Sketch of a Victorian Novelist
The name Charles Dickens (1812-1870) is almost synonymous with the reign of English prose in the Nineteenth century. This compelling Victorian novelist, who was born in 1812 in Portsmouth, produced astonishingly luminous works, and gradually established his position as one of the irreplaceable stars in the dazzling sky of English Literature.
Unlike Jane Austen, one of his contemporary Victorian novelists, whose novels mostly deal with the themes of love, marriages, and individual relationships, Dickens' plots are generally less romantic and more down-to-earth. In his novels he deals with significant social concerns, the struggle of existence, and human survival in adverse circumstances. He repeatedly represents the incessant conflict between the destiny and the individual. At the same time, the conscionable perspectives and the ethical aspects of life are remarkably illustrated in his novels.
However, while comparing Dickens with Jane Austen we must consider the fact that Jane Austen's novels essentially reflect the psychology, which has been influenced by the progression of feminine sensibility of her era. On the other hand, Dickens can be regarded as an ever-young gentleman of experience, who has portrayed the hardships that he has experienced in his own life. Dickens' childhood was affected by constant impoverishment as his father was persistently indebt and eventually imprisoned. Consequently, he was forced to work in Warren's blacking-warehouse. The bleak memories of this period cast a grim shadow upon his psychology and he remained preoccupied by it till the end of his life. He has portrayed his own experiences through the protagonists of his novels such as Oliver Twist, Pip and David Copperfield. Fundamentally, Dickens is a moralist, with a progressive sense of social conscience. His works are chiefly characterized by piercing humor, unadulterated irony and imaginative wit. In his lifetime his eminence reached the zenith, and he is still adulated by millions of admirers all over the world.
His Unforgettable Works:
At the same time, Dickens implicitly represents in the novel the precarious way of life of criminals, delicately underlining the social factors, which often transform a youngster into a reckless delinquent. He touchingly illustrates the basic characteristics of the primitive feelings and emotions that exist in their lives.
Louisa has been lonely from her childhood. She is acquainted with ethics but is untouched by basic human compassions. Her destiny takes her to a dubious position where she finds herself trapped and disoriented as her father persuades her to marry Mr. Bounderby. Mr. Gradgrind eventually modifies his visions after he witnesses his children being victimized by diverse emotional crisis and the lack of human characteristics, established by his authoritarian upbringing which can only mechanize a liberal human soul. The story implicitly represents a relentless conflict between human innocence and the factually meticulous expansion of technological utilitarianism. The novel also portrays the plights of the destitute factory workers, who are struggling to survive in Coketown under the wraths of the capitalist factory owners. From this perspective, it can be argued that the novel manifests Dickens' socialist views.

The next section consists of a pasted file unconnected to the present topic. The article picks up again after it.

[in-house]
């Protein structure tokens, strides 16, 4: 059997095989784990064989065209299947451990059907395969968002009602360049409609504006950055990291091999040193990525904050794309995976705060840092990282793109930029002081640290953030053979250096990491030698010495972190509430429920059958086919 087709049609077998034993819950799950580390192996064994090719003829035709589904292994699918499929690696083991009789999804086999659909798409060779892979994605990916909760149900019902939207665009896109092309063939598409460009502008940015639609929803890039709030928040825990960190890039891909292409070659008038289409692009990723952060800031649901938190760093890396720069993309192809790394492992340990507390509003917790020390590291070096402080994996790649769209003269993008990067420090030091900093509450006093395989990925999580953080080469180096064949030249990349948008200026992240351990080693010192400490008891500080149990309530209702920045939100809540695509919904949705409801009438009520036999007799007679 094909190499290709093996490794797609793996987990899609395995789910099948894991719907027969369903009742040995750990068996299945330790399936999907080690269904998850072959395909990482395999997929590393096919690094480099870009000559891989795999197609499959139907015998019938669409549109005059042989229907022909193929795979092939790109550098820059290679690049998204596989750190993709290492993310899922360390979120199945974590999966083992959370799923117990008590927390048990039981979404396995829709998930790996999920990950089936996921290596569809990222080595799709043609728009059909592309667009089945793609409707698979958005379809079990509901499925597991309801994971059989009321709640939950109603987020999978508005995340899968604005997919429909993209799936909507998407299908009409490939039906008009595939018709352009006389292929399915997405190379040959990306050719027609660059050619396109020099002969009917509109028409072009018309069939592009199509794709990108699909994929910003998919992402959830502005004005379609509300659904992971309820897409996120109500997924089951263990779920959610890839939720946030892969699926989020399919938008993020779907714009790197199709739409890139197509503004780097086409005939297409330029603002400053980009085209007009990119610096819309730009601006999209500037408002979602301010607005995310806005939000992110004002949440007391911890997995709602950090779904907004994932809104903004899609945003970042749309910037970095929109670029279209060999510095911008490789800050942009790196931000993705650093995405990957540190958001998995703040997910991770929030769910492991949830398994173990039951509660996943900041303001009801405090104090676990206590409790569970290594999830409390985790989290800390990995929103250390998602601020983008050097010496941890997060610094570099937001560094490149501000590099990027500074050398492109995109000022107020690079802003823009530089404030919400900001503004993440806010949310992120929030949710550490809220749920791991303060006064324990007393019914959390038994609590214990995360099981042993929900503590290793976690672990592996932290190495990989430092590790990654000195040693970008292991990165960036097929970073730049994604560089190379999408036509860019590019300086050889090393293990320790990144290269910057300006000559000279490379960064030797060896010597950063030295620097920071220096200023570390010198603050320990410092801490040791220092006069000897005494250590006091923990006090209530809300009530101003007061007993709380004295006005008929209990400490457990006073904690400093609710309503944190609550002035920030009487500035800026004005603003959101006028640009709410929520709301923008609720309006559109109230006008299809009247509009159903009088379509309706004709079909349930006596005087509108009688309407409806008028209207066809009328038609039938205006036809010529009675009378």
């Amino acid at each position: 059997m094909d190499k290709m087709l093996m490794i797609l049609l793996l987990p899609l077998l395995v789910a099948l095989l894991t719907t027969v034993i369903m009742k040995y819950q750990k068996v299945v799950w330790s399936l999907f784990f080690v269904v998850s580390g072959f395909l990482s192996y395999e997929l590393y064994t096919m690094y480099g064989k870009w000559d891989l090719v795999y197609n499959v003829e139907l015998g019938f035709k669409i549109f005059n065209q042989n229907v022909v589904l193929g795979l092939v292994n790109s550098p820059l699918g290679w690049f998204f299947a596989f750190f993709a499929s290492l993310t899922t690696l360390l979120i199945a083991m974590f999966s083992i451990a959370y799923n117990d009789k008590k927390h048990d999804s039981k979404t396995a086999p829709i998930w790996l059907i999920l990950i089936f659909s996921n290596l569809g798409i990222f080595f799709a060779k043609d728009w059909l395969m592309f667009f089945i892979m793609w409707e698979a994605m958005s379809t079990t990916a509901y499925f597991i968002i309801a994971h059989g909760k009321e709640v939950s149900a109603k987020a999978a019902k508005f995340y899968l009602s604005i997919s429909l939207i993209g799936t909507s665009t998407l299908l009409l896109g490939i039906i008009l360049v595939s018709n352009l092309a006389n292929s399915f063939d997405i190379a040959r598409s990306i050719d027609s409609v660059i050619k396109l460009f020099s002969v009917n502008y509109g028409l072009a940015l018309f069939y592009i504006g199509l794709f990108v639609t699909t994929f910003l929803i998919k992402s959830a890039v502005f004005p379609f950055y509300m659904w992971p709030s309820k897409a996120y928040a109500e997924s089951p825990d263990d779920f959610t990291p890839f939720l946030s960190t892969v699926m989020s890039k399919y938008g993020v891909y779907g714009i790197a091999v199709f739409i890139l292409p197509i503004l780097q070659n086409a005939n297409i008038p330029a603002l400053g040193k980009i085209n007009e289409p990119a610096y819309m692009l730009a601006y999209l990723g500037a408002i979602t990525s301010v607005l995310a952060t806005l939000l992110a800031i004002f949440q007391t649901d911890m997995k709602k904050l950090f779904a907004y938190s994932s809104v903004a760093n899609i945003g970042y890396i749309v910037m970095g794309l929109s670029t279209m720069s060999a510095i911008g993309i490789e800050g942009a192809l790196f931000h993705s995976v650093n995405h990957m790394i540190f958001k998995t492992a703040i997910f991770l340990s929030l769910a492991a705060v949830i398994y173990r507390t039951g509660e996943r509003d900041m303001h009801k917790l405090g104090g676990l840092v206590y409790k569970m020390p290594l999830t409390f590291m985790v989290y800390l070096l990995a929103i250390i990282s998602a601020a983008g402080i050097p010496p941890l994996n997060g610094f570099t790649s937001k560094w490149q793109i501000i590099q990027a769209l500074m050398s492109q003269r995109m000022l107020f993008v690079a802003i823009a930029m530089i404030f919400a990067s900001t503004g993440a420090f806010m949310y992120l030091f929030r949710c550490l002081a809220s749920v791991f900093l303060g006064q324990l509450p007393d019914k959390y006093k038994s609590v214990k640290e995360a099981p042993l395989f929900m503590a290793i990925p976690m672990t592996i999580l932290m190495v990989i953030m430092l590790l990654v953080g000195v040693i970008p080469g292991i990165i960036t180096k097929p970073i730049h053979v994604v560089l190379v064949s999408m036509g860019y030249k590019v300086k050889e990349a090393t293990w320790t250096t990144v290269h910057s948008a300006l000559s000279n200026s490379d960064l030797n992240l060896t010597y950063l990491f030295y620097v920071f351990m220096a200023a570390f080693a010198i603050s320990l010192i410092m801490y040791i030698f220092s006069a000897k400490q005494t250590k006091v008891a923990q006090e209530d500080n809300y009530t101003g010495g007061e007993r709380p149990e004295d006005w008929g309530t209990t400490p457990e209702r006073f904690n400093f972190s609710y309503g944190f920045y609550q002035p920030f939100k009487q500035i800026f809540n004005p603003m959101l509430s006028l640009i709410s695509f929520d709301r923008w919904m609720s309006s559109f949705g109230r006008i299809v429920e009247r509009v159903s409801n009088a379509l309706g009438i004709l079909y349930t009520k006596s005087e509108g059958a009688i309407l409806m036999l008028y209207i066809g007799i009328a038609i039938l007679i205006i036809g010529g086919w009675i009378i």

The climax of the novel is emotional and cathartic. David's young wife perishes but he finds consolation in a new companion. The novel essentially depicts a young man's unrelenting journey from deprivation and destitution to integrity, trust, honesty and triumph.
This voyage of David Copperfield through the path of his life is sensitively characterized by uncompromising hope, optimism, and glorious achievements. Copperfield's life is an epitome of human endeavors, which can transform the concept of cynicism into a promising prospect of resurrected buoyancy.
After everything he realizes the fact that his existence is still insignificant without Stella. Subsequently, like a realistic gentleman of experience, who is not motivated by instinctive fancies or vague illusions of emotive impulses, he boldly rescues Stella from the 'feminist' empire of Miss Havisham that remains preoccupied by the sinister shadow of Havisham's scornful visions and anomalous ideals even after her decease.
A Tale of Two Cities
As the tide of the revolution turns wild in France both Darnay and Carton find themselves deeply in love with Miss Manette, the compassionate young lady adored by all. Darnay, who is fortunate enough to be chosen by the charming lady, travels back to France in order to save a former employee, who has been detained by the over-enthusiastic nationalists.
Although Darnay is liberal in principles, he is a French aristocrat by birth belonging to the cursed Evremonde family. On his return he is arrested by the anarchists and imprisoned without a trial. Miss Manette and Doctor Manette, concerned about Darnay's disappearance return to France to liberate Darnay from the grip of the fierce republicans. They confront the deadliest features of the revolution, as it is inclined to denounce the guilty and the innocents alike. In the meanwhile, Sydney Carton arrives in Paris to aid them. He is ready to forfeit himself for the woman he loves more than his own life and regard this sacrifice 'as a far more better thing that I do, than I have ever done before.'
This romantic novel represents a destructive dispute between political cataclysm and individual passions. In the novel the constructive power of love and sacrifice is sensitively represented against the detrimental forces of tyranny and insurrection.
By KH Asef Safa Kabir (Upal)
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